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Re: #290 [was: SHOULD-level requirements in p6-caching]

From: Mark Nottingham <mnot@mnot.net>
Date: Thu, 5 May 2011 16:15:33 +1000
Cc: "Roy T. Fielding" <fielding@gbiv.com>, Poul-Henning Kamp <phk@phk.freebsd.dk>, HTTP Working Group <ietf-http-wg@w3.org>
Message-Id: <99BA74E9-0407-47A2-A802-350AD228DA81@mnot.net>
To: Adrien de Croy <adrien@qbik.com>

It sounds like you're suggesting changing

> When the no-cache pragma directive is present in a request, a cache MUST treat the request as if it contains the no-cache cache-control directive [ref], unless the Cache-Control header is also present and the cache obeys those cache-control directives [ref] that it contains (excepting any extensions that are not understood [ref]).

to 

"""
When the no-cache pragma directive is present in a request, a cache MUST treat the request as if it contains the no-cache cache-control directive [ref], unless the Cache-Control header is also present.
"""

in the proposal below.

Roy, are you OK with dropping the 'obey' language?



On 05/05/2011, at 1:57 PM, Adrien de Croy wrote:

> 
> having the override be conditional on whether the CC header contained understood directives or not seems like not a great idea to me.
> 
> I'd have presumed that if the CC header exists, Pragma should be ignored - regardless of what directives are contained or whether they are understood or enacted.
> 
> The reasoning being:
> 
> * Pragma was an HTTP/1.0 header
> * anyone implementing this RFC is implementing HTTP/1.1
> * Pragma was recommended in RFC2616 to cope with HTTP/1.0 caches
> 
> therefore an HTTP/1.1 client is only sending Pragma to target HTTP/1.0 intermediaries, which implementations of this spec are not. The only other case where an intermediary would expect to see a Pragma is from an HTTP/1.0 client, in which case it wouldn't expect to see C-C.  HTTP/1.1 clients are still perfectly free to send whatever C-C directives they choose.  It's actually more deterministic to ignore Pragma than treat it as a repeat C-C header (and therefore combine the headers).  Especially since precedence of cache directives isn't explicitly defined (another issue).
> 
> Regards
> 
> Adrien
> 
> 
> 
> 
> On 5/05/2011 3:04 p.m., Mark Nottingham wrote:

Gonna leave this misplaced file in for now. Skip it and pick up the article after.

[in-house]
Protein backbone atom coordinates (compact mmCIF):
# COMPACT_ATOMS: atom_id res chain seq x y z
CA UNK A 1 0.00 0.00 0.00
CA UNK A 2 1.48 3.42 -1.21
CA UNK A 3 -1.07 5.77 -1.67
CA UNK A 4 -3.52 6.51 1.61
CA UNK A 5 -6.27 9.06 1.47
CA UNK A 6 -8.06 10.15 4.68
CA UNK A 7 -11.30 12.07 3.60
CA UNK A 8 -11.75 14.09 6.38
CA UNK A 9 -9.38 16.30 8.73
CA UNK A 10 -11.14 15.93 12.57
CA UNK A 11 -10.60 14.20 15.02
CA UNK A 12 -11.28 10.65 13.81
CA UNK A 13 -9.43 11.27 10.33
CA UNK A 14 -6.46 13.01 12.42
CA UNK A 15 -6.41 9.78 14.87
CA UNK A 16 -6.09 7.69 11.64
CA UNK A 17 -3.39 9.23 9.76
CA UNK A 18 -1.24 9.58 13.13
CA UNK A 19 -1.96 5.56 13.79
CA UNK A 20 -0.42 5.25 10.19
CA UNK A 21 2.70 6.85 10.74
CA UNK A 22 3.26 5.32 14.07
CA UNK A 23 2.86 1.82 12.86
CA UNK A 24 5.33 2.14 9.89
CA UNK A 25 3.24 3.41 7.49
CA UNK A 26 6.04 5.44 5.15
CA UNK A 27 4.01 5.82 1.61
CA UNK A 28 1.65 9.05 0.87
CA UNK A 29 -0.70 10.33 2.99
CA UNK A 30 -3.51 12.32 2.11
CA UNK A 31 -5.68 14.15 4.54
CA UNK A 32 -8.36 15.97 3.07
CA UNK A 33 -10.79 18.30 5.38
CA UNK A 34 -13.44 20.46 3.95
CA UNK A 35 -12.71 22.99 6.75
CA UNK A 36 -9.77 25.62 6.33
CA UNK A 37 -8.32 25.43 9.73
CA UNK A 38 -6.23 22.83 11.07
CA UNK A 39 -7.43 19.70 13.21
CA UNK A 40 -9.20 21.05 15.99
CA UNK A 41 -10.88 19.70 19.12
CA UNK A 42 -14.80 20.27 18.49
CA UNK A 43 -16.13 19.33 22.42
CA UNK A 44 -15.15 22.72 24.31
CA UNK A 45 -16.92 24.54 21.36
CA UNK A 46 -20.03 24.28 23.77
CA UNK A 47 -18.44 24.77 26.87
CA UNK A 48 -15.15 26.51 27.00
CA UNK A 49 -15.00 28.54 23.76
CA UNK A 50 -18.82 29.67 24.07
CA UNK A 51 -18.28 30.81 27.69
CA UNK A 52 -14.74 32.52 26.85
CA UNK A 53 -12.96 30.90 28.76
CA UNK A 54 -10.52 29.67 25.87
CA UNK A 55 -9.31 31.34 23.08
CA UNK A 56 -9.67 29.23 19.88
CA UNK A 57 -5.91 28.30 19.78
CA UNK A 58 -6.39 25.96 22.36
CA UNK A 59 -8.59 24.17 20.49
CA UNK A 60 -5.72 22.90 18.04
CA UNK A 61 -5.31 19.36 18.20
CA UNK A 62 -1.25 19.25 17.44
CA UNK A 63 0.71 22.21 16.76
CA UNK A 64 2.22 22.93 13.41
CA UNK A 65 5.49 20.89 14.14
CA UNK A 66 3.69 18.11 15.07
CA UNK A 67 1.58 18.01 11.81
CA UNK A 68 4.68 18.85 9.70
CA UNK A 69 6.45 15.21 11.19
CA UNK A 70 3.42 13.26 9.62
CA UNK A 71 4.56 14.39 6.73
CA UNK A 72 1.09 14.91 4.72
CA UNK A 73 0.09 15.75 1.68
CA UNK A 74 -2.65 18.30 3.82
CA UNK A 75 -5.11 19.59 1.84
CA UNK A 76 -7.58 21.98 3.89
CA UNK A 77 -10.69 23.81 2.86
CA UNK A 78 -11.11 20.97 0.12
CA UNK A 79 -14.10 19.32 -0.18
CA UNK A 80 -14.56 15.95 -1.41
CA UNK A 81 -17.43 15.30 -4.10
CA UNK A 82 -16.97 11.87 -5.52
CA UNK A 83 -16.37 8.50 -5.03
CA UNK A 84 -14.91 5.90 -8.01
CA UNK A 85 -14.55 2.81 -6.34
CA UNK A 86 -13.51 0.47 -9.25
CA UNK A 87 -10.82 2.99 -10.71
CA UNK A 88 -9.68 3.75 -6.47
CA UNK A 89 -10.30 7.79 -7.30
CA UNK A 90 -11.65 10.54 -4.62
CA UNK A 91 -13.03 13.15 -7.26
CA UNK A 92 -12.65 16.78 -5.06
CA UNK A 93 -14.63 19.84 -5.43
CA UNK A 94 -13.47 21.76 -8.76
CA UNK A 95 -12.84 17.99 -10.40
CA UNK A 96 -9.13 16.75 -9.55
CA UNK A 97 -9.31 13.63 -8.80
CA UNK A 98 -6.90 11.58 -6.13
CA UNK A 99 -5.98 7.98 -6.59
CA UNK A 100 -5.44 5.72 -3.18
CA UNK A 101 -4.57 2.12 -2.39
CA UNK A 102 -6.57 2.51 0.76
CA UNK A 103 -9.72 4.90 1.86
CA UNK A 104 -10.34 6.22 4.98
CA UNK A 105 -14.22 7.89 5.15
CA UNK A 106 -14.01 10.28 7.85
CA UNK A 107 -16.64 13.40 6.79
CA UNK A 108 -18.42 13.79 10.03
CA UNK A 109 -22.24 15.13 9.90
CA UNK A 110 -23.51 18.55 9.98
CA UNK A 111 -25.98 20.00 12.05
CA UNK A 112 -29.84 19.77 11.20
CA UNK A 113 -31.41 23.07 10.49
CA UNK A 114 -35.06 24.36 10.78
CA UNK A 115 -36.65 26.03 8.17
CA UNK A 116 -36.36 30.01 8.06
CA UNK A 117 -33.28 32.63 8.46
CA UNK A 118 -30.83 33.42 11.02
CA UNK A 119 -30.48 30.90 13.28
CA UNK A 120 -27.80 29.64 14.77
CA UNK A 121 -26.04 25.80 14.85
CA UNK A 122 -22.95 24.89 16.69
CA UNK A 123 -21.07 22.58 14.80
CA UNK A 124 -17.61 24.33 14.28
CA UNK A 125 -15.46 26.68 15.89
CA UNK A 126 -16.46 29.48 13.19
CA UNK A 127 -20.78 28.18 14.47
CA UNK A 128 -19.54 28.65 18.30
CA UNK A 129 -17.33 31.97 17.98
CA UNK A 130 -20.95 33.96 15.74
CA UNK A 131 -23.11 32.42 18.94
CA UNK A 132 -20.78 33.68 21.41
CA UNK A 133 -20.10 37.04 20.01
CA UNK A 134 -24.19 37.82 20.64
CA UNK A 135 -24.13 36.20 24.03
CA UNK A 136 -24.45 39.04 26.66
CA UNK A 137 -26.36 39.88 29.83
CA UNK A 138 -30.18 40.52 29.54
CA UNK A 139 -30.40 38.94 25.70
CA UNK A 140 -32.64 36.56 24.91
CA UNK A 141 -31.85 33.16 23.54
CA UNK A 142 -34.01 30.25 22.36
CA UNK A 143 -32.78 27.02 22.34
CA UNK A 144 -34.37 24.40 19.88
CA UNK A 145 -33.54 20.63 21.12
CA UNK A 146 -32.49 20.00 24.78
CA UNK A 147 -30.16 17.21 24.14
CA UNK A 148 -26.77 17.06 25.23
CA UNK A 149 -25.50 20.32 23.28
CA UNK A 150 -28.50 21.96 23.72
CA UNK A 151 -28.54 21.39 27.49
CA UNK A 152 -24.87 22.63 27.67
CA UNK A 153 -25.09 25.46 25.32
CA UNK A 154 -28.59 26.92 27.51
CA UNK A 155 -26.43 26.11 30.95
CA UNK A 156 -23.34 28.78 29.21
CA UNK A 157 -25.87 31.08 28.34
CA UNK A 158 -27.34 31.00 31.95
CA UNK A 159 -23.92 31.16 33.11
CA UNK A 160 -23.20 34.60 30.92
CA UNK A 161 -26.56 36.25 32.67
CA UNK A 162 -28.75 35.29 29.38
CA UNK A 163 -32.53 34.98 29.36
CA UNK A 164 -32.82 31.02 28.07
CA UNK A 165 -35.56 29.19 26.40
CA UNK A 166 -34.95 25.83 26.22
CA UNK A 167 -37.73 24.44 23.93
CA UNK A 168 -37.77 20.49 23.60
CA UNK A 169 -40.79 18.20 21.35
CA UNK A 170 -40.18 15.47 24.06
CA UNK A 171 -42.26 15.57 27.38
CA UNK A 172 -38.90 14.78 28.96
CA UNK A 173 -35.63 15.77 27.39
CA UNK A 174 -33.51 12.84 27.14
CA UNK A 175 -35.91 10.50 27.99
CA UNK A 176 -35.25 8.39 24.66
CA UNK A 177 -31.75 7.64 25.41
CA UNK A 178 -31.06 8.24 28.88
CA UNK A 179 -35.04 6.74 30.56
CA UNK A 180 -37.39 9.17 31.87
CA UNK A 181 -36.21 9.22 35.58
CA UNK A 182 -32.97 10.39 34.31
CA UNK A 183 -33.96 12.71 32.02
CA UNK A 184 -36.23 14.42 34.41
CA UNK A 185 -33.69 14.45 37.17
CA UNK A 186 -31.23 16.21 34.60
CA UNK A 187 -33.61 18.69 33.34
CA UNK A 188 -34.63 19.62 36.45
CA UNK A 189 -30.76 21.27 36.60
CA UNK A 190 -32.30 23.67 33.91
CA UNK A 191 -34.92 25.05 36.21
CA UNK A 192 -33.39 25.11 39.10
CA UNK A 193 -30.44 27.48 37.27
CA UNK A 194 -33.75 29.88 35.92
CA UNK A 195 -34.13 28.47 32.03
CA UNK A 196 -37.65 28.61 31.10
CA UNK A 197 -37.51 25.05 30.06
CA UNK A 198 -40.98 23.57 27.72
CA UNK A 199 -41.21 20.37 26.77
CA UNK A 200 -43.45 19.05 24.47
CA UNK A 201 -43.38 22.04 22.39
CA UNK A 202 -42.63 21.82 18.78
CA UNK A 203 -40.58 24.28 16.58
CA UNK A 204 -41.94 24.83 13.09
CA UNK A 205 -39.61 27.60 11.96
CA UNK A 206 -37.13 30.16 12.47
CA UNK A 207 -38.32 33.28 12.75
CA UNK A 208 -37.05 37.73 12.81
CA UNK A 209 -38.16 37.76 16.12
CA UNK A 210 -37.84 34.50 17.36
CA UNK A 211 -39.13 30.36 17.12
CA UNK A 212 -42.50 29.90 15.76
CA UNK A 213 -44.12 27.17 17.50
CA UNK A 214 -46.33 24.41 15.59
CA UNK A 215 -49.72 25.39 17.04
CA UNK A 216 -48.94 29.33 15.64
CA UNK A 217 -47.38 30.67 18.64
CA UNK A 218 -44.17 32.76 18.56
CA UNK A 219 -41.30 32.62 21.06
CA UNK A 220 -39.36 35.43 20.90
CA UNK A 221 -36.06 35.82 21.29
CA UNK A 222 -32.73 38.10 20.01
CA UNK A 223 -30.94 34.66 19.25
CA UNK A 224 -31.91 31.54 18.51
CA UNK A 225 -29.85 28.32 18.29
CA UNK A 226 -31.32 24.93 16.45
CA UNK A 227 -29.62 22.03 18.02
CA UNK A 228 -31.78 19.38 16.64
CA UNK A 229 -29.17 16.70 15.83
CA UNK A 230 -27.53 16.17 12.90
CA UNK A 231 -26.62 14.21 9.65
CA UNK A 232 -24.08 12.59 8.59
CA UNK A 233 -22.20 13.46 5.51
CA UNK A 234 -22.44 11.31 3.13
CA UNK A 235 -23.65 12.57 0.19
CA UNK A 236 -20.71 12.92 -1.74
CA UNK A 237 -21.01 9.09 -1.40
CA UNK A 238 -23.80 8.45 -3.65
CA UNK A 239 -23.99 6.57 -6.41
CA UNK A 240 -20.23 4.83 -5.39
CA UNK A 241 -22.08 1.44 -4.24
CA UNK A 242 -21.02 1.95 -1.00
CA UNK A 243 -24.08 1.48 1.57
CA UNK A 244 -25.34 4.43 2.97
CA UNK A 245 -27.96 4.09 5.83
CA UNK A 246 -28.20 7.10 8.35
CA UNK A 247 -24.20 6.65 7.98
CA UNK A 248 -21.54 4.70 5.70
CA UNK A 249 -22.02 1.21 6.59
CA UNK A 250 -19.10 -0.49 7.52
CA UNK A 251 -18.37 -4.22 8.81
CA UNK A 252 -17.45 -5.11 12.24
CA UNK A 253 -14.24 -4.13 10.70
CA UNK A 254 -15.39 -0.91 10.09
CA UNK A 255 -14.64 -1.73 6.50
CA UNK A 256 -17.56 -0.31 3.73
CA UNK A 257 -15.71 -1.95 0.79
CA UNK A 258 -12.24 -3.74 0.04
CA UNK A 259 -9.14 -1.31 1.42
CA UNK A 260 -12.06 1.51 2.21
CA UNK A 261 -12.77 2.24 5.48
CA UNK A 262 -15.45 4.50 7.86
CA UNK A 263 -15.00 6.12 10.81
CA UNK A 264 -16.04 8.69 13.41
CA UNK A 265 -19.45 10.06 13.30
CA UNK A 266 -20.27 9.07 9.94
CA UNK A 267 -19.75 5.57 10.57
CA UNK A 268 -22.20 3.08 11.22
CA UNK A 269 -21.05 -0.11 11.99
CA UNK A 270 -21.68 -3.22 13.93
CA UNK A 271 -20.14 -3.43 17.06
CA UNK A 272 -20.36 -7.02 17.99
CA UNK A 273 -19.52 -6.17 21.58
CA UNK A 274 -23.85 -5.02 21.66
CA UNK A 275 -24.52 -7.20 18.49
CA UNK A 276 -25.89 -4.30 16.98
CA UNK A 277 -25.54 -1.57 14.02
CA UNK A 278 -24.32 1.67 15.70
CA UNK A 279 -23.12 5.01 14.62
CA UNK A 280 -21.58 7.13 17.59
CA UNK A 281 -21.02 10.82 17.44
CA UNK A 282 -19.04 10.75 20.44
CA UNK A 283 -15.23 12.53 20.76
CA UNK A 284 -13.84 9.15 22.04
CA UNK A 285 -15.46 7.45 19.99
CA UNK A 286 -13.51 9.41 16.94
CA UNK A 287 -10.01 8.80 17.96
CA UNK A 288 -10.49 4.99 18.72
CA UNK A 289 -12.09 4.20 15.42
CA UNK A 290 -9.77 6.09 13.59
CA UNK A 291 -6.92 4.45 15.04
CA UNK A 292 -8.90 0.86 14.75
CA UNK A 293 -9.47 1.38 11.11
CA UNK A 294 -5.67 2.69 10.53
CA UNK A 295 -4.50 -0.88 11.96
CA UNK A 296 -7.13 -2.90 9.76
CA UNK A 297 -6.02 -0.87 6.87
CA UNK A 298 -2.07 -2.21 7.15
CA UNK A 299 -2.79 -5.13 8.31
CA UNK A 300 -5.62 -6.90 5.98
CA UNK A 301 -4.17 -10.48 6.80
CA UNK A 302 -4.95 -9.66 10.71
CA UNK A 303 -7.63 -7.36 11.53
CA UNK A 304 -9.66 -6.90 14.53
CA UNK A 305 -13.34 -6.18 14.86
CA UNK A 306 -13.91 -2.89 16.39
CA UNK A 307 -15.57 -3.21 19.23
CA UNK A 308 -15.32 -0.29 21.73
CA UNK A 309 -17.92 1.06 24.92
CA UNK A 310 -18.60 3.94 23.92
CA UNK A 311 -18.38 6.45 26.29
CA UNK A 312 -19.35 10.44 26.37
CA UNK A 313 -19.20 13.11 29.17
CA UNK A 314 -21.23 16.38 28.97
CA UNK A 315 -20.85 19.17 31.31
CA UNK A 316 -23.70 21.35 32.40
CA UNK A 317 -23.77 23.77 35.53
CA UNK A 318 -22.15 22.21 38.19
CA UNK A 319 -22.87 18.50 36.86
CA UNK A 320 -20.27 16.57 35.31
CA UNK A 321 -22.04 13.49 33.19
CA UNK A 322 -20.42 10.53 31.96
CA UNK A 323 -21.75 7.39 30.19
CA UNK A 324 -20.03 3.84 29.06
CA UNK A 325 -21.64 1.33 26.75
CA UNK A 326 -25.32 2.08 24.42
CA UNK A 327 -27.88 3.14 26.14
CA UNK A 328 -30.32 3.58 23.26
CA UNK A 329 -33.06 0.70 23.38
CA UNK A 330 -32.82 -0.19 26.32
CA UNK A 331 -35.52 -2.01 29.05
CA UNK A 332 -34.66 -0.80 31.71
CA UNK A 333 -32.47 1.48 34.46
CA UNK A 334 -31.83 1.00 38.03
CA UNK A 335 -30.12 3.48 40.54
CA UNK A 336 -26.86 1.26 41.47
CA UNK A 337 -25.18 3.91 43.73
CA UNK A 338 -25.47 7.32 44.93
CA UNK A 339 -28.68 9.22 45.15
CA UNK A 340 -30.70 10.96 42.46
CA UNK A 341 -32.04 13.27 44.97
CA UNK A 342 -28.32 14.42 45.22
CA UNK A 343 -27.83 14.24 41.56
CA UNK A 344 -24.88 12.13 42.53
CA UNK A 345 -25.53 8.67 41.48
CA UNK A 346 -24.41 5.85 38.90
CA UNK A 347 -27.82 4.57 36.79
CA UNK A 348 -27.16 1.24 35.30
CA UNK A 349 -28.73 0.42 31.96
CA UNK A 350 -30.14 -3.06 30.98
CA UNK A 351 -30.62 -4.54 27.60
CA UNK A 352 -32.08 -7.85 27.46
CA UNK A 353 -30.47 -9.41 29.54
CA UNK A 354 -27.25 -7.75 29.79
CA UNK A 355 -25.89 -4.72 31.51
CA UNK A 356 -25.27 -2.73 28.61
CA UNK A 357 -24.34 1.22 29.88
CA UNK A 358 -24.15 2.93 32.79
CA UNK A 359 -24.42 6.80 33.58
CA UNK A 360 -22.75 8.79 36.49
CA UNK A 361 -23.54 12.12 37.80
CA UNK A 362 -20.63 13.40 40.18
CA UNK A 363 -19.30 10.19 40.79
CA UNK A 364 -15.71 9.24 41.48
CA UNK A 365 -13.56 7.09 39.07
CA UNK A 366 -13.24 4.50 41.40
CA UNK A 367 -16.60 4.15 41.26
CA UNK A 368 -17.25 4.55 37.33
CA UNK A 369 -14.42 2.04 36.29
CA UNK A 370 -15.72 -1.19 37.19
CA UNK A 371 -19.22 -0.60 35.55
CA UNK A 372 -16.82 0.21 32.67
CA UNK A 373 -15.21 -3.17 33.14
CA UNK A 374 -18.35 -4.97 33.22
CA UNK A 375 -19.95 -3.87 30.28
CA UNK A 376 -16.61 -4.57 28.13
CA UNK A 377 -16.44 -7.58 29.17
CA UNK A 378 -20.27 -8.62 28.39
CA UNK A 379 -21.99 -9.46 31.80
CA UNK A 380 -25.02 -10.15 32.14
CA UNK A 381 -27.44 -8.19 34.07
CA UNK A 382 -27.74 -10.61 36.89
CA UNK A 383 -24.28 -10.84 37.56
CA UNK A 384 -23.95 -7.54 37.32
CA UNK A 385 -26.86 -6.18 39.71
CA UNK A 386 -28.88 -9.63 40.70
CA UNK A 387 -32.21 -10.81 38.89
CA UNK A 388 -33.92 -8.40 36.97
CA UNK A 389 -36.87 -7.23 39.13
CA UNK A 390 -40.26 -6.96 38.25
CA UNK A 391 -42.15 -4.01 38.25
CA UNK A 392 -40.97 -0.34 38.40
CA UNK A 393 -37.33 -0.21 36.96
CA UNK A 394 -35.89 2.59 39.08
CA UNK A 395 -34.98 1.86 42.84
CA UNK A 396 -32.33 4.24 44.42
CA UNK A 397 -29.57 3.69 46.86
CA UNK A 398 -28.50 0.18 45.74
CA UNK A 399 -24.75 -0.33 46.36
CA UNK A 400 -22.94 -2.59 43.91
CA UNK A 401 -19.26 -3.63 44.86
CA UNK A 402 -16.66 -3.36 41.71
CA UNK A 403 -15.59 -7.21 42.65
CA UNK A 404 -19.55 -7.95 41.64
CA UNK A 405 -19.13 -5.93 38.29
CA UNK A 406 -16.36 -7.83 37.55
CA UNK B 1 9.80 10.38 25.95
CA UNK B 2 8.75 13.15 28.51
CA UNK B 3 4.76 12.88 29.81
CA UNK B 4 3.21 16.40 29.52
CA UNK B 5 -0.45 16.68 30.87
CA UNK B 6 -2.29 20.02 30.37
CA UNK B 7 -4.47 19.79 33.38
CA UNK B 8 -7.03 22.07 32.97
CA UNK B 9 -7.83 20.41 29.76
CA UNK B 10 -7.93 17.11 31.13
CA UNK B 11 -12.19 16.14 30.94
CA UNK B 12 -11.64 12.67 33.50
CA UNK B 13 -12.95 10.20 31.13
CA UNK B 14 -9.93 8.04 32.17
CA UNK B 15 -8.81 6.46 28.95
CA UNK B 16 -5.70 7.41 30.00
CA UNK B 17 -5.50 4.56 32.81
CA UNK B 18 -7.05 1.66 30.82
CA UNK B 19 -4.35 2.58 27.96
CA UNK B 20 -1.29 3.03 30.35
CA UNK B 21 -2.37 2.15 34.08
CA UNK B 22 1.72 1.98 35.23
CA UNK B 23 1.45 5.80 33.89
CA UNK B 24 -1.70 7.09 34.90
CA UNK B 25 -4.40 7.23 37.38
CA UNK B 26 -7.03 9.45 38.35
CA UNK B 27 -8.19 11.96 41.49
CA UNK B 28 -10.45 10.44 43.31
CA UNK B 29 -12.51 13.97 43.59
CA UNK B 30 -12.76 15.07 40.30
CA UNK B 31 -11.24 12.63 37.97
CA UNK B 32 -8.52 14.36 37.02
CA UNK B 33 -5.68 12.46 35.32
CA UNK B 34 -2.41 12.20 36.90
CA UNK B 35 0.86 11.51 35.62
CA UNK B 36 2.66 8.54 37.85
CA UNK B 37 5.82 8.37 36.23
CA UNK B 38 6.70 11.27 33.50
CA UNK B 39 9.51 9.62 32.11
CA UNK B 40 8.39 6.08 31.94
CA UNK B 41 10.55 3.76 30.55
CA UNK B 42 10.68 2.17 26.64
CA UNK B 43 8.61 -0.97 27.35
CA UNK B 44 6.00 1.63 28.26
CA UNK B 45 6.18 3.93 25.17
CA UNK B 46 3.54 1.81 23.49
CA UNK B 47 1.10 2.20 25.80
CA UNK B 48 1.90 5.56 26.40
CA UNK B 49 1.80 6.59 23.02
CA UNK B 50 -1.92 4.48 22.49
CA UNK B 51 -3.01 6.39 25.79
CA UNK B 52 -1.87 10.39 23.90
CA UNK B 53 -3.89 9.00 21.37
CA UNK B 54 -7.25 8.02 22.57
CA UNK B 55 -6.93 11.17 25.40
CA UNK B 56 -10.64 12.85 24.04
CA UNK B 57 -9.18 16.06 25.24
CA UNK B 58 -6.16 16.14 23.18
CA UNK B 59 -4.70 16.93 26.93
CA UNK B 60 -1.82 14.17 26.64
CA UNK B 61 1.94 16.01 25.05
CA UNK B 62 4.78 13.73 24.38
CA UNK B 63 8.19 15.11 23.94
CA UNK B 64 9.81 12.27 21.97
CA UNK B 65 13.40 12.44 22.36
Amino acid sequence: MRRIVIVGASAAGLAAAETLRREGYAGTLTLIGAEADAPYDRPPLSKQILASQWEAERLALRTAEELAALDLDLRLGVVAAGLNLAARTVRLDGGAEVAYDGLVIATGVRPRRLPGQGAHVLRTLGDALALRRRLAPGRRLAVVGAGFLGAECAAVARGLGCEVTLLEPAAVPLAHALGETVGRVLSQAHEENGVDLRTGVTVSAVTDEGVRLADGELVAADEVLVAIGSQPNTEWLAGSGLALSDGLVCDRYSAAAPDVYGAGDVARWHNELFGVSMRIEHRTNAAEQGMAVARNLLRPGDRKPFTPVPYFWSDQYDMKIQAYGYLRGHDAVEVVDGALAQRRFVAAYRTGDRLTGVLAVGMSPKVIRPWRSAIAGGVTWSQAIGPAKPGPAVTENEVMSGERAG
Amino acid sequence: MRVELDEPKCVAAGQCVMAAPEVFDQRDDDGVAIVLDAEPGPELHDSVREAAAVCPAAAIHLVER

>> On 05/05/2011, at 12:32 PM, Roy T. Fielding wrote:
>> 
>>>> """
>>>> When the no-cache pragma directive is present in a request, a cache MUST treat the request as if it contains the no-cache cache-control directive [ref], unless the Cache-Control header is also present in the request.
>>>> 
>>>> A client SHOULD include both pragma and cache-control directives when sending a no-cache request , unless Cache-Control: no-cache is omitted to target other Cache-Control directives at HTTP/1.1 caches, while precluding HTTP/1.0 implementations from using a cached response.
>>>> """
>>>> 
>>>> Is that workable?
>>> Sounds like torture to me.  What is wrong with just ignoring Pragma
>>> if Cache-Control is given and obeyed?
>> 
>> "Obeyed" really needs to be qualified to those directives that are understood. I've have a go below; if you have suggestions, please provide specific text.
>> 
>> """
>> 3.4.  Pragma
>> 
>> The "Pragma" header field allows backwards compatibility with HTTP/1.0 caches, so that clients can specify a "no-cache" request that they will understand (as Cache-Control was not defined until HTTP/1.1). When the Cache-Control header is also present and understood in a message, Pragma is ignored.
>> 
>> In HTTP/1.0, Pragma was defined as an extensible field for implementation-specified directives for recipients. This specification deprecates such extensions to improve interoperability.
>> 
>>      Pragma           = 1#pragma-directive
>>      pragma-directive = "no-cache" / extension-pragma
>>      extension-pragma = token [ "=" ( token / quoted-string ) ]
>> 
>> When the no-cache pragma directive is present in a request, a cache MUST treat the request as if it contains the no-cache cache-control directive [ref], unless the Cache-Control header is also present and the cache obeys those cache-control directives [ref] that it contains (excepting any extensions that are not understood [ref]).
>> 
>> A client SHOULD include both pragma and cache-control directives when sending a no-cache request, unless Cache-Control: no-cache is purposefully omitted to target other Cache-Control response directives at HTTP/1.1 caches. For example:
>> 
>> GET / HTTP/1.1
>> Host: www.example.com
>> Cache-Control: max-age=30
>> Pragma: no-cache
>> 
>> will constrain HTTP/1.1 caches to serve a response no older than 30 seconds, while precluding implementations that do not understand Cache-Control from serving a cached response.
>> """
>> 
>> --
>> Mark Nottingham   http://www.mnot.net/
>> 
>> 
>> 
>> 
> 
> -- 
> Adrien de Croy - WinGate Proxy Server - http://www.wingate.com
> 

--
Mark Nottingham   http://www.mnot.net/
Received on Thursday, 5 May 2011 06:17:38 GMT

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